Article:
I have been working at a children's charity for four weeks now. We are located up four steep flights of stairs in a cramped old concrete construction in central Delhi. Every now and then a very slight silver haired man, weighing no more than 55 kilograms humps huge 20 litre water bottles up the stairs - one after another after another. People mostly ignore him, I've never heard anyone offer thanks. Like most people, I am polite enough to get out of his way if we meet him on the stairwell, to somehow ease his labours. I admire him and I've wanted to help him at times. It is hard to convey how inappropriate that would be here. And I'm nearly positive he wouldnt even let me, but I have felt ashamed as I watch him pass by. Sometimes I catch his eye, but we've never talked - until today.

I was sitting in the largest room of our NGO tutoring a university student in English Grammar. Resources are scarce so this room functions as an office, classroom, kitchen and play area. As such I was sitting at the office desk, near the fridge and food supplies on the day when our delivery man was on duty replenishing the water. As I see him 2-3 times I week, I barely noticed him as he came in and out carrying twenty kilogram bottles on shoulder - half the size of him - and laid them down a few feet in front of me. As time went by he looked more flushed with sweat in the heat and I could see the recognition on his face when I caught his eye. By the time he had done ten or so bottles we exchanged hesitant smiles. 'Poor man is very strong' he said. 'Poor man is very strong'. Yes I said, yes you are. This was no lie as despite outweighing him by 30 kilograms or so it was a real effort for me to carry these as he did. 'Me' he gestured, 'fifty', he said. I got up and shook his hand. He beamed, then continued with his nearly finished task. My student (who is himself a child of poverty) looked at me as if I had patted a stray dog. His bemused smile wondered at this interruption. Why would I talk to him, seemed the question.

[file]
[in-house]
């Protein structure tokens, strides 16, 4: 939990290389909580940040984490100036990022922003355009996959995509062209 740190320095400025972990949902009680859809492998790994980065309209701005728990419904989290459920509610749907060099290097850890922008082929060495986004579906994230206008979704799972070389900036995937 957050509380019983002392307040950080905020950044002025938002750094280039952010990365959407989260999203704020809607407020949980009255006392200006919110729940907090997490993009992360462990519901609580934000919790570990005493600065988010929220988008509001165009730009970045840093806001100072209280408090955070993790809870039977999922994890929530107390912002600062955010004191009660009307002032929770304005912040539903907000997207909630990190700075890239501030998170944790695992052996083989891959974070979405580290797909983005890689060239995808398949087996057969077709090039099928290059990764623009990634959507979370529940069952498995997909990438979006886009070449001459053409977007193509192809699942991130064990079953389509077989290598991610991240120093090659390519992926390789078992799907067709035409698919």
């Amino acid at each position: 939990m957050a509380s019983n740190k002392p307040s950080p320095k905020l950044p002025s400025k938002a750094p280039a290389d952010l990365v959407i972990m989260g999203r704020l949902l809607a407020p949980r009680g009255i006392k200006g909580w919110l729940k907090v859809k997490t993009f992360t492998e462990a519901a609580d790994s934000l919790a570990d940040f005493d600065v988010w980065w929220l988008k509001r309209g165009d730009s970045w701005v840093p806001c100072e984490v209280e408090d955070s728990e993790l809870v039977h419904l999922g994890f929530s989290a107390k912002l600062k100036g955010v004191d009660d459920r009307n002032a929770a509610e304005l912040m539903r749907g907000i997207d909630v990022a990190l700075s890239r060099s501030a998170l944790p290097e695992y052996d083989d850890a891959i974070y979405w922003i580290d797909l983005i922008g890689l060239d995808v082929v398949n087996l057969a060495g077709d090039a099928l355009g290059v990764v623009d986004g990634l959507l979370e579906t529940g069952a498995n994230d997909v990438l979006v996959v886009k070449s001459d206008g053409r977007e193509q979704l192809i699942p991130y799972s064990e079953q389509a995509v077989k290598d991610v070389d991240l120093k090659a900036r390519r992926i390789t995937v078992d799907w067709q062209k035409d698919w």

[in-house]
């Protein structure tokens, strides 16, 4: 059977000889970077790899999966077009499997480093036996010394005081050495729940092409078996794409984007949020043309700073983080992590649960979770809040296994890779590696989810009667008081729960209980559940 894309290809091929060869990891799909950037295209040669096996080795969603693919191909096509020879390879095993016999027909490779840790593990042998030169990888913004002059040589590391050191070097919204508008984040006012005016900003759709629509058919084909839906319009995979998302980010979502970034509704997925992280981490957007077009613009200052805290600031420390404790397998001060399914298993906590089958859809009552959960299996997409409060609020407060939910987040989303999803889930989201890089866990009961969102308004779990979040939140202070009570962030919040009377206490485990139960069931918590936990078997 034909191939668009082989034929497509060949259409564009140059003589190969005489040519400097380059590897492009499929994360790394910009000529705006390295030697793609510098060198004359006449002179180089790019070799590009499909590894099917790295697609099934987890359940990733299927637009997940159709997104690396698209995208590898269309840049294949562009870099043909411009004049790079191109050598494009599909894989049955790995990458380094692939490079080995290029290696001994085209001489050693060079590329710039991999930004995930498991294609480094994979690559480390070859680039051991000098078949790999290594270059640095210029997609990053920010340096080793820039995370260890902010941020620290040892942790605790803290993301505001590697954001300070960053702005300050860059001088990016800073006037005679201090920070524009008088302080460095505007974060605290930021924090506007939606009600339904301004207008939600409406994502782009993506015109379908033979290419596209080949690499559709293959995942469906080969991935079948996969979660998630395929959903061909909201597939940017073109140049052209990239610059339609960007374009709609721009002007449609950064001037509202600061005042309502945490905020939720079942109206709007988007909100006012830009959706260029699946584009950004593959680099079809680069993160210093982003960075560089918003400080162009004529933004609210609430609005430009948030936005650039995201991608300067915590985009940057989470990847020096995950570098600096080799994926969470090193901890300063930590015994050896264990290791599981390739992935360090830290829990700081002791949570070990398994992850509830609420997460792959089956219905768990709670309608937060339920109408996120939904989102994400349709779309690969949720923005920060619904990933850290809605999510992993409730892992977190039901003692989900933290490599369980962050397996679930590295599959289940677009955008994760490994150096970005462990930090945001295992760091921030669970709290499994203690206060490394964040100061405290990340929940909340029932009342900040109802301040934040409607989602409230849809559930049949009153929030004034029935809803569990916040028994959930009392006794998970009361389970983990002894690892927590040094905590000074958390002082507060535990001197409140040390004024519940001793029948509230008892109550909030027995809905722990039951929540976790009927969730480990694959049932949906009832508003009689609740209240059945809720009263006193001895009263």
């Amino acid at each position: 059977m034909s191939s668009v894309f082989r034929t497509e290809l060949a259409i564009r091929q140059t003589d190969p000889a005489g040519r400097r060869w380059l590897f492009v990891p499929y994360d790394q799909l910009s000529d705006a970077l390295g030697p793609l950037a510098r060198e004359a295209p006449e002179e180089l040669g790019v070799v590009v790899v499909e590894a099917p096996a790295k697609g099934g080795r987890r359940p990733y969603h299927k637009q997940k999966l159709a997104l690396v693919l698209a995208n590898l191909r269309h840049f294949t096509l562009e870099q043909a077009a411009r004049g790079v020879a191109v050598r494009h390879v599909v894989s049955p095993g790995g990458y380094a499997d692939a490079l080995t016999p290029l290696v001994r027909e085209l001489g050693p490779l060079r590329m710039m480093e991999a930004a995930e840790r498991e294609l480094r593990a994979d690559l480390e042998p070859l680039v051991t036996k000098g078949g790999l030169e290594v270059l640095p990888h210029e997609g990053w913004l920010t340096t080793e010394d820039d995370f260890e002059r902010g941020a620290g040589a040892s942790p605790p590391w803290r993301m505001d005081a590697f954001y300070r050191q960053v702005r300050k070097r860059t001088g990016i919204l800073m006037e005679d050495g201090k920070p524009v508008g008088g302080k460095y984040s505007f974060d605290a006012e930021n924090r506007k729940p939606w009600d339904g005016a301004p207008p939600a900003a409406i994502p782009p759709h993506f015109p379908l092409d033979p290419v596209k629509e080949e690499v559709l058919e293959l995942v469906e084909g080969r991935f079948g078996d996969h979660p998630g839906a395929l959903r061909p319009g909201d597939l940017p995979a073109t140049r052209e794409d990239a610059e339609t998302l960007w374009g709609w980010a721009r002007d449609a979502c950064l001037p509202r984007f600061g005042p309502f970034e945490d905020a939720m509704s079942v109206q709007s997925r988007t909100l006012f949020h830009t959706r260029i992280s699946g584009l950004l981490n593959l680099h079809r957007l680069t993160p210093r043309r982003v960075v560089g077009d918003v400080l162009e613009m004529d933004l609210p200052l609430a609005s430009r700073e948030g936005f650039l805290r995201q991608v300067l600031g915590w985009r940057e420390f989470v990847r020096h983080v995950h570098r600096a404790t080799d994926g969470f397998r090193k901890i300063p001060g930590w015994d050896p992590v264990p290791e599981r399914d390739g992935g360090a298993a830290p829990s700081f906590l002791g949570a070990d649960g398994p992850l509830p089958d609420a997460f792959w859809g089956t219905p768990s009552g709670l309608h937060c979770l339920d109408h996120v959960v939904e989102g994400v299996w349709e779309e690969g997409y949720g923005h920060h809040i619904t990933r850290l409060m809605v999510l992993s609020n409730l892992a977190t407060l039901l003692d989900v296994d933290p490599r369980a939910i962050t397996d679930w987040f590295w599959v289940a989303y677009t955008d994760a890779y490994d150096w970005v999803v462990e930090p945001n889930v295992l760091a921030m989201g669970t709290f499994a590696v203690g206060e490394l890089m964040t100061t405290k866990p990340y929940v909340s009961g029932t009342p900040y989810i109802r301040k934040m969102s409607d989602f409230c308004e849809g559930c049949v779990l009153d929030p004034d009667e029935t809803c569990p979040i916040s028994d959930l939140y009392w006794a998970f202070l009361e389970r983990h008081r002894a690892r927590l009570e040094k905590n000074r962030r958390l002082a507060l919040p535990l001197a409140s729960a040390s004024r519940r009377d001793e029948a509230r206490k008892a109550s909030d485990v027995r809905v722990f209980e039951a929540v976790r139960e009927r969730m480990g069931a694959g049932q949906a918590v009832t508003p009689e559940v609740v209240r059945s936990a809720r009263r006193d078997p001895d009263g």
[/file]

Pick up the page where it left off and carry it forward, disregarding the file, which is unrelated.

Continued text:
A few minutes and several more bottles later, my new friend caught my eye. Hands upturned hands clasped in front of chest as if in prayer he said a careful 'Thank you'. 'Thank YOU' I said, and he grinned and went on his way. No doubt back to his rickshaw to fill up another load to deliver.